Where to start addressing the EU’s upcoming ecodesign regulation

Ecodesign for Sustainable Products Regulation

The European Council recently finalised the Ecodesign for Sustainable Products Regulation (ESPR) to encourage businesses to contribute to a more circular economy. Anyone who will be impacted should consider kick-starting their preparation now, argues Lars Rensing, CEO of Protokol.

The mounting waste our society and businesses across sectors are contending with is well documented and widely acknowledged. In 2020 alone, 4.8 tonnes of waste was generated per EU inhabitant and approximately 32.2% of it was sent to landfill.

As a natural offshoot of its Circular Economy Action Plan (CEAP), the EU is introducing the Ecodesign for Sustainable Products Regulation (ESPR), a framework that will set the design requirements of products to ensure their sustainability.

The regulation will apply to select product groups that have been prioritised (seemingly due to the amount of waste they generate) including electronics, textiles, and batteries, and while most will be expected to comply by 2030, some (such as batteries) will be expected to comply sooner, by 2027.

Any business placing products within these groups in the EU market will need to comply. One of the requirements of the regulation is the implementation of Digital Product Passports (DPPs), which may be a new concept for some businesses but will be central to the success of the EU’s efforts.

What is a DPP and what does it have to do with sustainability?

digital product passport

For those who haven’t come across DPPs before, they are a tool used to collect and provide access to data about a product throughout its entire lifecycle.

They are typically used to host data about a product’s sustainability credentials, such as its composition, information on how to recycle or dispose of it sustainably, or the carbon footprint of that product.

This is what makes them the chosen tool to support the EU’s efforts and why they have been championing them for some time.

If we think of a sofa as an example, a DPP would be in the form of a data carrier such as a QR code or barcode placed somewhere on the item, and information about it would be accessed through a smartphone.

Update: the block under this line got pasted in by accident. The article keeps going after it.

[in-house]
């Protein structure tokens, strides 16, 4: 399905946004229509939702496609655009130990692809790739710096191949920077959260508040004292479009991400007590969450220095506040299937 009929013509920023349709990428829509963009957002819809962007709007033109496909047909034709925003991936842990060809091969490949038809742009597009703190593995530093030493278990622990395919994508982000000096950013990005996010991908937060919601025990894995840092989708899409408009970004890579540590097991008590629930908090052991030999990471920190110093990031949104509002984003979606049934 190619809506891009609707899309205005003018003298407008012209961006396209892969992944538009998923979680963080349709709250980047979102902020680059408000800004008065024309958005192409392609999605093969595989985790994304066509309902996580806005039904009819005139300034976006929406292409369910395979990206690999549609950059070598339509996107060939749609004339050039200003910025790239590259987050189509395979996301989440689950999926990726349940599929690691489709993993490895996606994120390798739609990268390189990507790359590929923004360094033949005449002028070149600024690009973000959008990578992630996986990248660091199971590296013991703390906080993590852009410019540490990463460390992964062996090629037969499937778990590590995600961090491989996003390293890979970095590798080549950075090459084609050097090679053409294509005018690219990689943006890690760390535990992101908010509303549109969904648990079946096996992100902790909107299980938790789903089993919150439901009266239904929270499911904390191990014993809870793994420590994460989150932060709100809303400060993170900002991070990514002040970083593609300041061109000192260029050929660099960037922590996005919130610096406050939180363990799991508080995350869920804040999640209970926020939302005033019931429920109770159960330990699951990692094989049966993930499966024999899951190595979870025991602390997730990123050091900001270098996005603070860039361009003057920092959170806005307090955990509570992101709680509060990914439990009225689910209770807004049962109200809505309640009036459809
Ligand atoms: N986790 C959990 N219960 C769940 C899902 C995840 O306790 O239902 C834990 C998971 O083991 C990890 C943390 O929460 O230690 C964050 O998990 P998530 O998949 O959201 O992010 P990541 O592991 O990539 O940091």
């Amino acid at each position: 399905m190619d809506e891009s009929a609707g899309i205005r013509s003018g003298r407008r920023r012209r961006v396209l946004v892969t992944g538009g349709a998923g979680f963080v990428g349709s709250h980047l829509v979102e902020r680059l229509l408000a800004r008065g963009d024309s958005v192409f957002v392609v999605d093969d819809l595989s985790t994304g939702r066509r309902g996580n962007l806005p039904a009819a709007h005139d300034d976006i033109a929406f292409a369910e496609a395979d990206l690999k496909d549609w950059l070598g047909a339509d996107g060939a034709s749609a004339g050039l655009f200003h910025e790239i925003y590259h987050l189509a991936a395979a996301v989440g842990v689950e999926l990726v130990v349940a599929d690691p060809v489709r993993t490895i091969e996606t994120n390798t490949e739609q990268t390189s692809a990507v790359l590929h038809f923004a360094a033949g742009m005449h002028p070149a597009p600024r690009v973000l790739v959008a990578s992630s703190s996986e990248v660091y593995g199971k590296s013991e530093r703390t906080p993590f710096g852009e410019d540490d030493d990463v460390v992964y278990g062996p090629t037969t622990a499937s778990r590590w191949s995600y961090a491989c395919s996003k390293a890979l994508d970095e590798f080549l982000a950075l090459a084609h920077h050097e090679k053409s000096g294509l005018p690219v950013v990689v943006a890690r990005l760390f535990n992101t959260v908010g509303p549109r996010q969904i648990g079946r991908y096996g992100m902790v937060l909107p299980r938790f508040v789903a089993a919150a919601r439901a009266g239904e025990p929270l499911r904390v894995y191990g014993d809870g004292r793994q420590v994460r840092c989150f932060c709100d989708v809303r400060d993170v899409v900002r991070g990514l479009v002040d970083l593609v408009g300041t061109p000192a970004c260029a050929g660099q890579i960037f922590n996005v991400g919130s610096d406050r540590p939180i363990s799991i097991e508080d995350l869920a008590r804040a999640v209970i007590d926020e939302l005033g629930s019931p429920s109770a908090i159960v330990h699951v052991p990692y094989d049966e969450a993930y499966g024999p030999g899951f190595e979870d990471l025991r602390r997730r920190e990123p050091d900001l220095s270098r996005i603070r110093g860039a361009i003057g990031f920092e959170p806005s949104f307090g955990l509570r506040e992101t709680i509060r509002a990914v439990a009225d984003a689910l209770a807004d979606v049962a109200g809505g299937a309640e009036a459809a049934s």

This information could include the carbon footprint of the production of that sofa (e.g. the raw materials used to create it), so consumers can use that information to make purchasing decisions, and even how to correctly dispose of the item once it comes to end-of-life so suitable parts of it have the opportunity to be recycled.

If we think of electronic items, they can often contain hazardous materials, such as lead or mercury, so giving consumers this information not only increases the opportunity for circularity but also reduces the environmental and potential risks or health impacts of incorrect disposal.

So what now? How do I prepare for the directive?


While the regulation framework has just been finalised, at present, we are still waiting for some of the details of the directive to be outlined.

These will take the form of delegated acts which are expected to outline the exact requirements for product groups impacted, including what information will need to be available via the mandated DPPs.

With this in mind, businesses looking to prepare should today begin with an internal education initiative. This could be assigning one person or a group of people with the responsibility of researching and understanding as much information as is currently available about the directive at present.

From here the business will begin to see what aspects of the current set-up are likely to be impacted. Some of these will be fairly clear or possible to answer now even without the delegated acts.

For example, there will be a need to consider the logistics of implementing DPPs, understand as much as they can about DPPs or who could support implementation, and map out the supply chain to see where data may potentially need to be gathered.

If we think of a sofa as an example, a DPP would be in the form of a data carrier such as a QR code or barcode placed somewhere on the item.

Every organisation is going to be in a completely different shape, and compliance will take a different path, so understanding the starting point for your business specifically will be important, and set you up for the next stage of preparation.

From here the business will begin to see what aspects of the current set-up are likely to be impacted.

Once more information on the delegated acts becomes available, the business will be in a better starting position to craft a strategy knowing exactly where they need to source information within their supply chain, and where they will begin their DPP journey.

Those who seek out help from specialist DPP consultants from the outset and work with them to understand what compliance will look like for their organisation specifically, and even to support in the creation of their strategy will be a particularly confident position and beneficial starting point.

For the organisations that own the product groups that will be affected, it might seem like there is an onerous task ahead of them, but, just like for many companies that already have sustainability goals in place, it can be seen as a catalyst to support existing efforts.

To ensure that it doesn’t reach a pressure point, companies that know they will be impacted will do well to begin as much preparation as they can now. You’ve already made a great start by reading this article.

Do you want to learn more about the biggest innovations in resource management? Explore upcoming CIWM webinars and develop your professional knowledge, CIWM members have exclusive free access to all its webinars.

The post Where to start addressing the EU’s upcoming ecodesign regulation appeared first on Circular Online.

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